After my grandparents passed, we inherited their fireside bench. It was nice, cushioned, about 4-ft long, comfortable. We put it in our living room. However, in short order, it became the location for time-out punishment for our kids. “Son, really?? Go to the bench!!” After a while in use, THE BENCH became our hallmark of time-out. Our kids would just see my look, without words, and acknowledge, “I know, Dad. Go to the bench.” With the required sigh of consternation.
I actually studied the impact of time-out on troubled kids as a part of my doctoral research. I compared 5-minute and 30-minute time-outs in a classroom setting where the students were all troubled kids. I measured self-esteem, understanding of the consequence, and relationship with the teacher. With the longer time-out, the student’s self-esteem went down, they were clueless about why they were in time-out, and the teacher was the enemy.
A general rule of thumb is to give a length of time-out no longer than twice your child’s age. So, a 10 year old boy would top out at a 20-minute time-out. Be sure, however, to check on your child every 5 minutes or so, using your active listening to help lower his emotional fever during the time-out.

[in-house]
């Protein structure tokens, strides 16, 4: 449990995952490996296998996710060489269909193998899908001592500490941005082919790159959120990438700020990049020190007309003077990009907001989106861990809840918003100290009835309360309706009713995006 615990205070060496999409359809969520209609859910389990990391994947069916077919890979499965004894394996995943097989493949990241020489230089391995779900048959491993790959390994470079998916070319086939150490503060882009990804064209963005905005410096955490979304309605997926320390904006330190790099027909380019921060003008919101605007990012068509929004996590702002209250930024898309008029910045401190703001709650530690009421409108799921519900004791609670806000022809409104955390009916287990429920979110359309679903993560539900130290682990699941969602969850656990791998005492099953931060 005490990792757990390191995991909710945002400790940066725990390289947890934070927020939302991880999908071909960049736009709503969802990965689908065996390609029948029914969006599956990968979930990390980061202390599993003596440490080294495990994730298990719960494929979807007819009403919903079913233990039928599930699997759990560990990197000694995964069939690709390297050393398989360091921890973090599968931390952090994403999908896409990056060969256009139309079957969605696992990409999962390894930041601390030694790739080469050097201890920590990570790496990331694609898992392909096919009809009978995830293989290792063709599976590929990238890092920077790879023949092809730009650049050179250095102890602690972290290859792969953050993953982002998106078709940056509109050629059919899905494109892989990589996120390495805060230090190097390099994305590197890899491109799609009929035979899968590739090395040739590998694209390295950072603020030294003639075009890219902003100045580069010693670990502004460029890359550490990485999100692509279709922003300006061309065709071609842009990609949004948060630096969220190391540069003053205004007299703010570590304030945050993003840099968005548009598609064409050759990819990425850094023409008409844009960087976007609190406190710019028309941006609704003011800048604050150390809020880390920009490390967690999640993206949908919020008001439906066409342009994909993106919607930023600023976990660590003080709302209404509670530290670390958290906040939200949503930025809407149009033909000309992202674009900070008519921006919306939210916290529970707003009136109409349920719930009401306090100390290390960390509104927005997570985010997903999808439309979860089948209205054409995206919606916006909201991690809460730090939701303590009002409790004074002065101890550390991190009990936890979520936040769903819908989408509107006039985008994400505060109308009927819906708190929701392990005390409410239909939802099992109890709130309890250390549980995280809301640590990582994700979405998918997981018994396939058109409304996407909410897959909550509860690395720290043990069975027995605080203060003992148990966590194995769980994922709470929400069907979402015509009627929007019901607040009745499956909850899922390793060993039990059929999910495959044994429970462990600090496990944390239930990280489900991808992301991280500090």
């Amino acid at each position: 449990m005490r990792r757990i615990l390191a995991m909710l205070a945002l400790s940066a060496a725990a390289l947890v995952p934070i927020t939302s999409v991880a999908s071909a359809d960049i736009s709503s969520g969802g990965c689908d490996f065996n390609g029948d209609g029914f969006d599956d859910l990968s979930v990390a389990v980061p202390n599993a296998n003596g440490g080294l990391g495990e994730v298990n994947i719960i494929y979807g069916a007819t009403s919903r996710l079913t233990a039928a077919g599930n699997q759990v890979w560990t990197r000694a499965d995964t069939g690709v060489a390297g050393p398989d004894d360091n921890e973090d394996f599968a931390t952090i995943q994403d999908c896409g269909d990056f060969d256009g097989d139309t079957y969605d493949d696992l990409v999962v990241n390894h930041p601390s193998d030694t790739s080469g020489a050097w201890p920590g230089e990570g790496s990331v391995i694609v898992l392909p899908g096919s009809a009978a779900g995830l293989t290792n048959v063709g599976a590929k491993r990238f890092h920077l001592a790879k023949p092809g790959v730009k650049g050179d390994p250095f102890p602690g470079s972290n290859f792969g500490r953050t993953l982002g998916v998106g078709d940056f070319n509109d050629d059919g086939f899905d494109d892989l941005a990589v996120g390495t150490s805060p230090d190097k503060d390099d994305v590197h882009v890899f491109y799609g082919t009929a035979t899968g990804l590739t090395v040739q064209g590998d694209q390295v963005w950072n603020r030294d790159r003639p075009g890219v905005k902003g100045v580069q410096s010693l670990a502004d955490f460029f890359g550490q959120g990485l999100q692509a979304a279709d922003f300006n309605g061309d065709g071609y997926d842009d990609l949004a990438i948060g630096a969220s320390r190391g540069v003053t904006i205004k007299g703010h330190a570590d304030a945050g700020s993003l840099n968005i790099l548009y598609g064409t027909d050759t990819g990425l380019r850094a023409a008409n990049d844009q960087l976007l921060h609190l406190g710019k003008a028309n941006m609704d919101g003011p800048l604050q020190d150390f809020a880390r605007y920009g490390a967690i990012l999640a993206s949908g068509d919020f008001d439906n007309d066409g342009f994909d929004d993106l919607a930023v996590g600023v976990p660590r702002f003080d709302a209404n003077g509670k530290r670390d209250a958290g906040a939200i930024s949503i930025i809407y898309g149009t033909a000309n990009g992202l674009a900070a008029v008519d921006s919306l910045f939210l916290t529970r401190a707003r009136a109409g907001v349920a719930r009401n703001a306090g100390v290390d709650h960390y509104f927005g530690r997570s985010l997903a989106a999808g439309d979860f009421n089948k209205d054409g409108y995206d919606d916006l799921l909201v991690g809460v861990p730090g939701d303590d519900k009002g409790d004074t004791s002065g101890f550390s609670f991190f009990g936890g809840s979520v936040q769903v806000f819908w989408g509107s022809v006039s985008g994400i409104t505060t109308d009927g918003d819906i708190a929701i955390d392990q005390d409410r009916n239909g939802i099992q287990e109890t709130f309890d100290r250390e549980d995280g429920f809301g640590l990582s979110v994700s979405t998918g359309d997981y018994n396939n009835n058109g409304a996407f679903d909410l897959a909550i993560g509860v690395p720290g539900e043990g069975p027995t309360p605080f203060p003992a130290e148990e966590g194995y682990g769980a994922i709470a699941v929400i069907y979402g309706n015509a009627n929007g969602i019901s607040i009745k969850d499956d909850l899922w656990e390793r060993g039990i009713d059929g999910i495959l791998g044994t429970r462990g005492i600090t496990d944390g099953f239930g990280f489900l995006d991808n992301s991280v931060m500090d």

Finally, before a time-out is completed, ask your child these questions. “So, son, what did you specifically do that got you this time out? How did that work out for you? What could you have done to have avoided this time-out? In the event that you have these feelings or circumstances again, what are you going to do differently, so that we don’t have to have this conversation again?”
Given the severity of the behavior, your child could have both a time-out and a consequence. Time-out is simply designed to give him space to think about what just happened, cool his jets, and come back to the family with a calmer head. A natural consequence following a time-out provides a choice point for your child. “Is it worth it to me to act out again, or can I handle it better?” Such natural consequence might be giving apology, verbal or written, returning the item, writing definitions related to the behavior, or other behavior to help the problem be a learning experience for your child.
How much time-out works best? The shorter the better, but make sure it’s strategic, so it will be another teachable moment.